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synesthesia oyster

synesthesia visualizer for colors/smell/sound

project pic

work in progress! :)

This project was originally thought up and proposed as part of Hack Club's Summer of Making initiative and associated hardware grant program. Since then, I've gotten a bit busier and summer has gotten a bit nonexistent, but I'll still be working on this project and updating this page/my scrapbook throughout the semester, as parts get shipped. For now, here's a snippet from my original grant application:

2-4% of people have synesthesia, which is where the brain associates two or more senses together (e.g. tasting words, hearing colors, etc). Research has also showed a link between synesthesia and autism, because of the similarities of sensory links in both conditions. Understanding how someone with autism perceives this sensory information could help people in their lives (parents, counselors, teachers) learn which combinations of sensory information to avoid. Even without regards to autism, associating colors with smells or sounds could help young children or second language learners pick up sensory descriptors faster. This is where Synesthesia Oyster comes in: it's a tool to help visualize specific combinations of color, sound, and smell. My inspiration to make this came from being a mild synesthete myself (I associate smells with colors and sound with colors) and then learning how synesthetic tools can help people with autism learn about their sensory triggers.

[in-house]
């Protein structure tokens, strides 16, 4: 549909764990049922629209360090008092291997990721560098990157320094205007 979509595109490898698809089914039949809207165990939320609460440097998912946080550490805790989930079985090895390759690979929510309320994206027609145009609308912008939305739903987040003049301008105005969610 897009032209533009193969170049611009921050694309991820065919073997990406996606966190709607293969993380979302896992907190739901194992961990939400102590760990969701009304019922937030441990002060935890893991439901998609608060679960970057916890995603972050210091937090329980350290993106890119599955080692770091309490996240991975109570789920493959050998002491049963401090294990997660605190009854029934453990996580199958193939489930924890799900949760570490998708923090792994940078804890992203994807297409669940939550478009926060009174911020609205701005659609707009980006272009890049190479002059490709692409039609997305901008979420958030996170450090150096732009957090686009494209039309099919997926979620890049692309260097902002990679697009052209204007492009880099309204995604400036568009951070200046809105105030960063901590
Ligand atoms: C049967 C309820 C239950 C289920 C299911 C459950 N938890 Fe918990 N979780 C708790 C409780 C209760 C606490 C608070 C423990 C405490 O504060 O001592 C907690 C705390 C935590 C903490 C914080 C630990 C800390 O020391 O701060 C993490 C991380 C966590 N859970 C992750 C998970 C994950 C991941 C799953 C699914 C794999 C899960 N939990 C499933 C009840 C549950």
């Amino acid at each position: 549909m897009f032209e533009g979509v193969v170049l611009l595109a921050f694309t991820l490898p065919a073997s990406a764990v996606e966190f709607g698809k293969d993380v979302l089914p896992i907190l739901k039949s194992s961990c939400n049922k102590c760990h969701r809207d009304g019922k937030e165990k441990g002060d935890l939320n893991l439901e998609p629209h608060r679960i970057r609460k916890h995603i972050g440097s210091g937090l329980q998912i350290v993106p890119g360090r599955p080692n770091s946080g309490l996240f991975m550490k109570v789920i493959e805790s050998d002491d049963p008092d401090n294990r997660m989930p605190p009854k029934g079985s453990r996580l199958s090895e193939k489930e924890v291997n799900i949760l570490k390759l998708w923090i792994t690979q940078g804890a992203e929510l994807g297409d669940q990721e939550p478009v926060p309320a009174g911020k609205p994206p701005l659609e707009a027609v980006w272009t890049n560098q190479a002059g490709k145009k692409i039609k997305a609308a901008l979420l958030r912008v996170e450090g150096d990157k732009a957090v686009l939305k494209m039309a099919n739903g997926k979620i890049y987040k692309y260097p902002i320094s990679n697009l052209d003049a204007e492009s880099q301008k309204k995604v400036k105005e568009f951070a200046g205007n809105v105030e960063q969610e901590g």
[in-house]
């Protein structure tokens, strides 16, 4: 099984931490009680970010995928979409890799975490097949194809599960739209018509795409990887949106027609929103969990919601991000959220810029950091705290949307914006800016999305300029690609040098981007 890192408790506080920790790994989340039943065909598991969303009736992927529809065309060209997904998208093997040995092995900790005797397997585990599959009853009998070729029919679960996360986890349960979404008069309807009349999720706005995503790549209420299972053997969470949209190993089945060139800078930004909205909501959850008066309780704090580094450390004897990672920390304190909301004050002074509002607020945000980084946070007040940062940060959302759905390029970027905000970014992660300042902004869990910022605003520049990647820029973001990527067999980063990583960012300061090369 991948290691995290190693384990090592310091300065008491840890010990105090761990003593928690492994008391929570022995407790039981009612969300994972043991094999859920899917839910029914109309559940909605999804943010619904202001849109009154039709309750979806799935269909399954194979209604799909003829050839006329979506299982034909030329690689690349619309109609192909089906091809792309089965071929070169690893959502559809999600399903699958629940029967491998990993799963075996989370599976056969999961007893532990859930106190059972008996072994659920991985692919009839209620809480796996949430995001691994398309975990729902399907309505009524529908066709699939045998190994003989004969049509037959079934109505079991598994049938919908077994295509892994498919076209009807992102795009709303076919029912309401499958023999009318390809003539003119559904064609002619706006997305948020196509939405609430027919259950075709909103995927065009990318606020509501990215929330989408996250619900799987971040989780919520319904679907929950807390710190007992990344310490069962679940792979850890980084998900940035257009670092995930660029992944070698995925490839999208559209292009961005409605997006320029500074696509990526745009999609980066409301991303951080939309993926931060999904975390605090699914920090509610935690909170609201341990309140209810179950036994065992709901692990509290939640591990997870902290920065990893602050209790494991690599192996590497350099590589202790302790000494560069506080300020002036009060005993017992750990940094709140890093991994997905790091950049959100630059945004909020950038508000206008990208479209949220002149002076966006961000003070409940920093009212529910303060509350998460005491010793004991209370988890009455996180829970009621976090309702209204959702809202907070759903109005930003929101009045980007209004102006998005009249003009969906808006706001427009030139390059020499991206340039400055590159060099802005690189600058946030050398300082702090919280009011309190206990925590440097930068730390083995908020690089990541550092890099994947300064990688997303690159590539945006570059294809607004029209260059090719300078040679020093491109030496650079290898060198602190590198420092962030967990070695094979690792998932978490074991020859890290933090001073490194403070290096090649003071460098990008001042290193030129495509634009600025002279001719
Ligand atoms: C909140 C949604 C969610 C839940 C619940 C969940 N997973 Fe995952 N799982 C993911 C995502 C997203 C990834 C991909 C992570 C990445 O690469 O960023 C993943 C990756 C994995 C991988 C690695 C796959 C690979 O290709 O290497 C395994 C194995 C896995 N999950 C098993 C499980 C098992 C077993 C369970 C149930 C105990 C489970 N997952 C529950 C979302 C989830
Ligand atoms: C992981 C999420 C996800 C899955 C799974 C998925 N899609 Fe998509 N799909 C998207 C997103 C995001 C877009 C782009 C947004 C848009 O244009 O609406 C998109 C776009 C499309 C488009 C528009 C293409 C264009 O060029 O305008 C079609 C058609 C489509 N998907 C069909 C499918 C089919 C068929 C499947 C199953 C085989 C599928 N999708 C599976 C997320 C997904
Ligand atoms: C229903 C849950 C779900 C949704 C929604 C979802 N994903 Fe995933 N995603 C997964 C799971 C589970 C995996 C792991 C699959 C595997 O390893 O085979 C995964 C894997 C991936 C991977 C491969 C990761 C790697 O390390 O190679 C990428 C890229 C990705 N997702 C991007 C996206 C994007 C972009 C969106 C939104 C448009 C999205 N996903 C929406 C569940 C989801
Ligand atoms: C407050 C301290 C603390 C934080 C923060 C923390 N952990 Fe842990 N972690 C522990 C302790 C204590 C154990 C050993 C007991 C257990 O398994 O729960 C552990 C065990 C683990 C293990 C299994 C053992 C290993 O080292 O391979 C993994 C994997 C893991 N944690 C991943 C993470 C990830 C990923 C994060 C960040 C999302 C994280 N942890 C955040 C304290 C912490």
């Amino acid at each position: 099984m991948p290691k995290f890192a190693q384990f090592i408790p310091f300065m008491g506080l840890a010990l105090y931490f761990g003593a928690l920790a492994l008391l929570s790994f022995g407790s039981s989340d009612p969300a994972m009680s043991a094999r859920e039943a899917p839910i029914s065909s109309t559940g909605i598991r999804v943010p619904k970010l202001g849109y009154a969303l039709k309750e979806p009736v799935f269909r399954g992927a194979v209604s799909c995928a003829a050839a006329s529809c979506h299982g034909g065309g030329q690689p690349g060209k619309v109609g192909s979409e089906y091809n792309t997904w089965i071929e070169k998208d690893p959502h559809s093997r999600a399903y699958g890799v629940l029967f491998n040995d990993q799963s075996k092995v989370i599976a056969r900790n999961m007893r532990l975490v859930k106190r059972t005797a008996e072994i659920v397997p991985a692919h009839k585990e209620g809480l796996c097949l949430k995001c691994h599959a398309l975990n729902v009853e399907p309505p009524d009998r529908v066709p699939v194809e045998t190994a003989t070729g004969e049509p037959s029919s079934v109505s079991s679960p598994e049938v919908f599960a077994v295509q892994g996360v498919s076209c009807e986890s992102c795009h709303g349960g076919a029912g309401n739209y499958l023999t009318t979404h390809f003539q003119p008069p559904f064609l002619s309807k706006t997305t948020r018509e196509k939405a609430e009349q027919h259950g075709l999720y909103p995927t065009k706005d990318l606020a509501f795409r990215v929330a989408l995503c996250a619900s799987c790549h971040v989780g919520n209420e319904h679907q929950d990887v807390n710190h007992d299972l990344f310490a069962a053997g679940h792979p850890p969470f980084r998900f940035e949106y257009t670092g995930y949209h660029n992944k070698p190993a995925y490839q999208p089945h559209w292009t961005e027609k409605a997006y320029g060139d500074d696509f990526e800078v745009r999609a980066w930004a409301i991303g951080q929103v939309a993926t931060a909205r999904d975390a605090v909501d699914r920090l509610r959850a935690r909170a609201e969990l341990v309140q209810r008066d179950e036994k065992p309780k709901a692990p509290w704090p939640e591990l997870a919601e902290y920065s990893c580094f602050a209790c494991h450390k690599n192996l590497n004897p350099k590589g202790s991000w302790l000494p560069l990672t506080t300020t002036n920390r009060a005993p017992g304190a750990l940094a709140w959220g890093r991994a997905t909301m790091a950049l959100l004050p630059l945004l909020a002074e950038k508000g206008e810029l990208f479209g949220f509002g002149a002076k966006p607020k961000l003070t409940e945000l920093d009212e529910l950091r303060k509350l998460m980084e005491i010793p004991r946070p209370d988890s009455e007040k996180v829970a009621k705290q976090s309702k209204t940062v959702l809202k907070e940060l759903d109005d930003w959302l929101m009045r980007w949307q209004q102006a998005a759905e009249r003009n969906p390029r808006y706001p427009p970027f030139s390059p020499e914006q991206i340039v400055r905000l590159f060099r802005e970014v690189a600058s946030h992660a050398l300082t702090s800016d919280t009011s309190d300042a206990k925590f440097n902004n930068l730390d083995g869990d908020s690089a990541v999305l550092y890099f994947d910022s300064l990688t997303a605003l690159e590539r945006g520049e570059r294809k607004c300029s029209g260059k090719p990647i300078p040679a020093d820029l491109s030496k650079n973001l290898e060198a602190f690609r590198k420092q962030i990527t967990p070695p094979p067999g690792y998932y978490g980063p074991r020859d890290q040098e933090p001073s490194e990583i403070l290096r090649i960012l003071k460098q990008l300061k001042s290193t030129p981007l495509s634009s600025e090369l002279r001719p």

Even without knowing what the Synesthesia Oyster does, the user can already have an expectation that something will be released from the oyster because of its open shape. The user might also guess that the important electronics are all within the pearl, since expensive and valued pearls are why oysters are highly sought after, and since it's slightly disproportionately larger than the oyster shell (to contain and hide the control board, small speaker, LED strips, peltiers, and essential oils). This user design gives the expectation to experience the senses in someone else's view of the world, as if you are the pearl in someone else's oyster.

team: just myself :)
context: Hack Club's Summer of Making